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In the latest apparent instance of deadly anti-Black vigilantism, a suspected racist white driver shot and killed a Black man after both men’s cars were in what’s being described as a “minor collision” in St. Paul, Minnesota, on Friday night. It wouldn’t be until the next day that police arrested Anthony J. Trifiletti and charged him with the murder of Douglas C. Lewis, a 39-year-old father whose family was grieving after the apparent case of road rage.

What took so long for Trifiletti to be arrested? Well, of course, he told police he feared for his life, even though he was the one who was armed with a gun and not Lewis. Trifiletti had a legal permit to carry a concealed weapon, according to the Minneapolis Star Tribune. But a series of tweets from self-identified family members of Lewis accused Trifiletti of harboring racial animosity toward Black people.

Trifiletti reportedly told the Saint Paul Police Department that he saw Lewis “reaching toward his waistband as he advanced,” the supposed reason for shooting Lewis four times at close range. To make matters worse, Trifiletti tried to imply that Lewis identified himself as a gang member. However, two witnesses said they never heard Lewis say that he was “GD,” a reference to the Gangster Disciples street gang. 

“White people can get away with killing a black man by saying they were afraid,” Lewis’ sister, Valerie Lewis, told the Star Tribune.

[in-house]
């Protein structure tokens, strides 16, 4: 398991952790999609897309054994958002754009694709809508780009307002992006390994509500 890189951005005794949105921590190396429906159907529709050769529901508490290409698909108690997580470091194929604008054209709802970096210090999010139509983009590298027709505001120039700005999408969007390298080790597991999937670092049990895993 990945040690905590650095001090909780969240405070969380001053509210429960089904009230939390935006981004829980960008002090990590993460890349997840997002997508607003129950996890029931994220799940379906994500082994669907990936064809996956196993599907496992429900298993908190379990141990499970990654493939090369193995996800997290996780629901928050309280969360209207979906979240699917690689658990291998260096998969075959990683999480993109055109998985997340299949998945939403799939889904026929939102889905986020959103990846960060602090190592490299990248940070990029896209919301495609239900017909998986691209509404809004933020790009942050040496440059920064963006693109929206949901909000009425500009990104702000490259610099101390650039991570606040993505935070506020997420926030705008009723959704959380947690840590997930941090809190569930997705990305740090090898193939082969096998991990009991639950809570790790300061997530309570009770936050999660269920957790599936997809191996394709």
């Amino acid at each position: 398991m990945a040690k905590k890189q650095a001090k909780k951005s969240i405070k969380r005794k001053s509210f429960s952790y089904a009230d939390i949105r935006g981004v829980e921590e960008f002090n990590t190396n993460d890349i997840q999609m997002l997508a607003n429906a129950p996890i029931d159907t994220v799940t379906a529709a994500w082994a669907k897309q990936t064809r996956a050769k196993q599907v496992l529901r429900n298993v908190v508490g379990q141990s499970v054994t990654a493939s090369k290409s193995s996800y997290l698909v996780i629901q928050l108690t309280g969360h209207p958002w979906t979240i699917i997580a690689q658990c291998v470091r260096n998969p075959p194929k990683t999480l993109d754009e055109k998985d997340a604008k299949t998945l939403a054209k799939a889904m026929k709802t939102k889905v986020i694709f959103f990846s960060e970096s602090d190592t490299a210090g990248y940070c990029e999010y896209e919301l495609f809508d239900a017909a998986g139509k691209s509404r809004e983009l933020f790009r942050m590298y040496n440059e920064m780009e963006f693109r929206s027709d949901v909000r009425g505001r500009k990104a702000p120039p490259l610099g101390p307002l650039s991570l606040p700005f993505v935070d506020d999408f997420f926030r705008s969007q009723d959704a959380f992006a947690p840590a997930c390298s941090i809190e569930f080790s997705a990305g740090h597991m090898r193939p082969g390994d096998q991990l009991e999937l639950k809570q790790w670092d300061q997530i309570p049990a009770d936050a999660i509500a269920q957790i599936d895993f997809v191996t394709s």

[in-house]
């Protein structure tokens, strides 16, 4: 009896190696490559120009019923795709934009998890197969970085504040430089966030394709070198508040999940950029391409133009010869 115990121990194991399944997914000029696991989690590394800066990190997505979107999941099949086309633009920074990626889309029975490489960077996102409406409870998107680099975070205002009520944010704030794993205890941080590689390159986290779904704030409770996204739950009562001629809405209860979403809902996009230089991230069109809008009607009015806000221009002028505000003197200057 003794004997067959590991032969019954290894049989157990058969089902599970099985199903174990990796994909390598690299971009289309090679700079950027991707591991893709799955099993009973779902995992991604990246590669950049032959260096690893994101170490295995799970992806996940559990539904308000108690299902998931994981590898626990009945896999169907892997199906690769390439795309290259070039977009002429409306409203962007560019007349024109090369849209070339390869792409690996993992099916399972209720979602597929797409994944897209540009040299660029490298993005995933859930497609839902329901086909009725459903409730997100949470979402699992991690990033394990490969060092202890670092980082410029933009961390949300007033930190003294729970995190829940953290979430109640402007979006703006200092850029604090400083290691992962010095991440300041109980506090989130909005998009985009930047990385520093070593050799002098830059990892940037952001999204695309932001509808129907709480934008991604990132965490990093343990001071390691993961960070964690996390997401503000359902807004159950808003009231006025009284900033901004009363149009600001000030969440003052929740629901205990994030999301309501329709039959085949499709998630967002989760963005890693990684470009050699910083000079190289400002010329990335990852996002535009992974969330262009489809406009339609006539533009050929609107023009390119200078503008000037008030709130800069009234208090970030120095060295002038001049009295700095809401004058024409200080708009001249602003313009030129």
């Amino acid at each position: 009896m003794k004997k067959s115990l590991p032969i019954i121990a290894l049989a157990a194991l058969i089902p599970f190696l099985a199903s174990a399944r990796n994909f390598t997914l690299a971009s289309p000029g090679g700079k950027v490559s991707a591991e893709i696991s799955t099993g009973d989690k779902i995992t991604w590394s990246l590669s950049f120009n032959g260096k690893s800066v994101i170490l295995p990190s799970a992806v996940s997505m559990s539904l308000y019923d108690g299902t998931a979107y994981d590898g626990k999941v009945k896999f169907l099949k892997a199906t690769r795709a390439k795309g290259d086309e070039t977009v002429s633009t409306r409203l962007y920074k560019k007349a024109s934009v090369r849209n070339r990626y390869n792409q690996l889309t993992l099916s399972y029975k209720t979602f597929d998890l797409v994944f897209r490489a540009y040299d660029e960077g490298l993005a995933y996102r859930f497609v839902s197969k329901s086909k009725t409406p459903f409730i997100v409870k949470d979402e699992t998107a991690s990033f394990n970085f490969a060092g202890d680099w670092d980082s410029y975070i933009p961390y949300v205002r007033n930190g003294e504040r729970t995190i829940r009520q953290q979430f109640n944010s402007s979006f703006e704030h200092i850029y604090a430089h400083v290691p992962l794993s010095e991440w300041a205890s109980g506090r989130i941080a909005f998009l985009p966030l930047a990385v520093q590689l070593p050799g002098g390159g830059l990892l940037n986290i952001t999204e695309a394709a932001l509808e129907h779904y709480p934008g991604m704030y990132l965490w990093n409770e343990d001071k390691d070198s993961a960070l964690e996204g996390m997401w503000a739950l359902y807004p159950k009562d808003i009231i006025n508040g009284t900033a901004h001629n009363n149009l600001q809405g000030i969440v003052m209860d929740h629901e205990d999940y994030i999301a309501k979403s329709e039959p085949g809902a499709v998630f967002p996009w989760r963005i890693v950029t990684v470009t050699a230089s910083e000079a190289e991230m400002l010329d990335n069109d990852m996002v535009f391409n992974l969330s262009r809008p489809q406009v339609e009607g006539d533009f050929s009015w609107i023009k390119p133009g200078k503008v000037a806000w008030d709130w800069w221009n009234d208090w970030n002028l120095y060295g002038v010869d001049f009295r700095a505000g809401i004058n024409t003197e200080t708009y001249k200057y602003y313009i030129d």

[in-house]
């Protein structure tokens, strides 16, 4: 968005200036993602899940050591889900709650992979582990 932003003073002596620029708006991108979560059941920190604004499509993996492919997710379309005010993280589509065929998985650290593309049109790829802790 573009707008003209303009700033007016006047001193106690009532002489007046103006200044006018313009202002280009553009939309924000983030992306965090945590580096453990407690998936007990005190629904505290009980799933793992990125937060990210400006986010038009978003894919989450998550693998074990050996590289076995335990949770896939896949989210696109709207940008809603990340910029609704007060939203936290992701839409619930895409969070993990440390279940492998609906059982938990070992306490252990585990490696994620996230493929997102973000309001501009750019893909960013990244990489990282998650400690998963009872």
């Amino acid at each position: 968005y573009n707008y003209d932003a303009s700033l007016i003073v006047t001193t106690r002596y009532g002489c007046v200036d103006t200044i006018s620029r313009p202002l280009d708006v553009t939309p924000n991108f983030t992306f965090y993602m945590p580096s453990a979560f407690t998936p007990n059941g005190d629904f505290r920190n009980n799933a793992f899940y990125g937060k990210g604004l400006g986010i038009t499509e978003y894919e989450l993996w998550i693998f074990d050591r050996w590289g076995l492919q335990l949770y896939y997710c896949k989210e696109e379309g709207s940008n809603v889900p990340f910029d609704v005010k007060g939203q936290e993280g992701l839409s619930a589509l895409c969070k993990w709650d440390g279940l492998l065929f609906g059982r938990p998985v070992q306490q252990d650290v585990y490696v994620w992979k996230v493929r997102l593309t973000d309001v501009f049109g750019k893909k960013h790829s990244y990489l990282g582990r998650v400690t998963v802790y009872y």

A tweet from a person who identified Lewis as “my kids [sic] father” tweeted a screenshot of a direct message on her phone that described Trifiletti in part as “afraid of the black community” and declared that “This is a race case 1000%.” The tweet pointed to Trifiletti’s social media activity as proof of his racism against Black people.

Trifiletti was being held on $1 million bond for the shooting.

The apparent vigilante shooting came a week after it was reported that two white men racially profiled a Black jogger before hunting him down and shooting him to death in Georgia in February. Those men have been shielded by Georgia’s law for citizen’s arrests, which the father and son said they were trying to do when they gunned down 25-year-old Ahmaud Arbery. As of Tuesday, they had avoided any criminal charges and remained free.

Trifiletti’s shooting of Lewis was also reminiscent of a similar road rage killing nearly one year ago to the date when Hannah Payne claimed to be the victim of a hit and run in Clayton County, Georgia. The then-21-year-old white woman drove after the other driver — 62-year-old Kenneth Herring — for nearly a mile, managed to box-in his car with hers, got out and shot him to death. It turns out that Herring may have been in diabetic shock during the collision and when Payne shot him in his car. Payne’s trial was supposed to begin early this year but has been delayed presumably by the coronavirus pandemic. In a case of poetic justice, at least, a Black woman judge was assigned to preside over Payne’s trial.

We’ll be watching to see how Trifiletti’s case plays out.

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